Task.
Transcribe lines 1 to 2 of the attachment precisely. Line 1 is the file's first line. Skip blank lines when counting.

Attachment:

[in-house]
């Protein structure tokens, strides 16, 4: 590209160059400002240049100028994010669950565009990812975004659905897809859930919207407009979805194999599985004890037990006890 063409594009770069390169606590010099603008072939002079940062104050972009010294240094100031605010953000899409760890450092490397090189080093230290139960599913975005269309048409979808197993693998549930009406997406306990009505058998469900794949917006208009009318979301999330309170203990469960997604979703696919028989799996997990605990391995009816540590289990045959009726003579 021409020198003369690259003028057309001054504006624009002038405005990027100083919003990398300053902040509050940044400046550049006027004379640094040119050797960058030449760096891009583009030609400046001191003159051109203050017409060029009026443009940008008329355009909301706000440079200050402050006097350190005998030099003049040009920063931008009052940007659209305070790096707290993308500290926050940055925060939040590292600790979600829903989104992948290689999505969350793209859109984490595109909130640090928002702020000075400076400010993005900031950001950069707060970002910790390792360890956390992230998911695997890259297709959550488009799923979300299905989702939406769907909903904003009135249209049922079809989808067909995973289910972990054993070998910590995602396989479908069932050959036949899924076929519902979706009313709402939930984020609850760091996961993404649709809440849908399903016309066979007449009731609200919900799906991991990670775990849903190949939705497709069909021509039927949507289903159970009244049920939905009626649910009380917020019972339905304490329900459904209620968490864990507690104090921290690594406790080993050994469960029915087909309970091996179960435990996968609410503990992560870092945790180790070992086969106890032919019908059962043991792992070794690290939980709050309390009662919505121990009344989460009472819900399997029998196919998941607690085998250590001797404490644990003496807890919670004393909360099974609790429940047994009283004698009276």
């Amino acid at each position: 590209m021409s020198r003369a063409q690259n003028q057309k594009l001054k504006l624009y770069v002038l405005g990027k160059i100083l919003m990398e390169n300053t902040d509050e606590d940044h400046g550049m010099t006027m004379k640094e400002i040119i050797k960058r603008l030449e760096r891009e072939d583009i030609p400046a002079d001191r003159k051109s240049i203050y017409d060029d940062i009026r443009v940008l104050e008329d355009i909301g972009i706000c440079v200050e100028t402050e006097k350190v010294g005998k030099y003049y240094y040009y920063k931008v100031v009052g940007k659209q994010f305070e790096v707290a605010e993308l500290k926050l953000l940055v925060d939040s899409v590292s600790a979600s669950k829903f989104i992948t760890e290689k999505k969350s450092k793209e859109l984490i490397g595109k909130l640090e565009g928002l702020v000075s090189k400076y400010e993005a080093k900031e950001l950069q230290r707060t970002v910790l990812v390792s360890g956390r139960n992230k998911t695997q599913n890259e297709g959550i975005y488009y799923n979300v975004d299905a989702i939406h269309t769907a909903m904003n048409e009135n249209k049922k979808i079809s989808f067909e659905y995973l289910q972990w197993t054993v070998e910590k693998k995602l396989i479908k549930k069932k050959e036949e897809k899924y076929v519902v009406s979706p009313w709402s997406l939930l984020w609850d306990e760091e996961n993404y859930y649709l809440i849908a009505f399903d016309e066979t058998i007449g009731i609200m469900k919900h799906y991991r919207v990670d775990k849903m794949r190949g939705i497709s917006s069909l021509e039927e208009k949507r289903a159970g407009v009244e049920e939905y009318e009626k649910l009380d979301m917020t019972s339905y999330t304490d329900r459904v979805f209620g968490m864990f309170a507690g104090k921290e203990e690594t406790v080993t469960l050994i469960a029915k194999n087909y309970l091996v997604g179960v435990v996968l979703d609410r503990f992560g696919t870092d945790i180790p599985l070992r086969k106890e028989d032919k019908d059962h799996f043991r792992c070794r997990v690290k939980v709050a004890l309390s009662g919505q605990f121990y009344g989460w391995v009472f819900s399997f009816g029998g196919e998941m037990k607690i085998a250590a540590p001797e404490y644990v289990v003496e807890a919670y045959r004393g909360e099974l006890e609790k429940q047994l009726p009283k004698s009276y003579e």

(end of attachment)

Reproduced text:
[in-house]
């Protein structure tokens, strides 16, 4: 590209160059400002240049100028994010669950565009990812975004659905897809859930919207407009979805194999599985004890037990006890 063409594009770069390169606590010099603008072939002079940062104050972009010294240094100031605010953000899409760890450092490397090189080093230290139960599913975005269309048409979808197993693998549930009406997406306990009505058998469900794949917006208009009318979301999330309170203990469960997604979703696919028989799996997990605990391995009816540590289990045959009726003579 021409020198003369690259003028057309001054504006624009002038405005990027100083919003990398300053902040509050940044400046550049006027004379640094040119050797960058030449760096891009583009030609400046001191003159051109203050017409060029009026443009940008008329355009909301706000440079200050402050006097350190005998030099003049040009920063931008009052940007659209305070790096707290993308500290926050940055925060939040590292600790979600829903989104992948290689999505969350793209859109984490595109909130640090928002702020000075400076400010993005900031950001950069707060970002910790390792360890956390992230998911695997890259297709959550488009799923979300299905989702939406769907909903904003009135249209049922079809989808067909995973289910972990054993070998910590995602396989479908069932050959036949899924076929519902979706009313709402939930984020609850760091996961993404649709809440849908399903016309066979007449009731609200919900799906991991990670775990849903190949939705497709069909021509039927949507289903159970009244049920939905009626649910009380917020019972339905304490329900459904209620968490864990507690104090921290690594406790080993050994469960029915087909309970091996179960435990996968609410503990992560870092945790180790070992086969106890032919019908059962043991792992070794690290939980709050309390009662919505121990009344989460009472819900399997029998196919998941607690085998250590001797404490644990003496807890919670004393909360099974609790429940047994009283004698009276």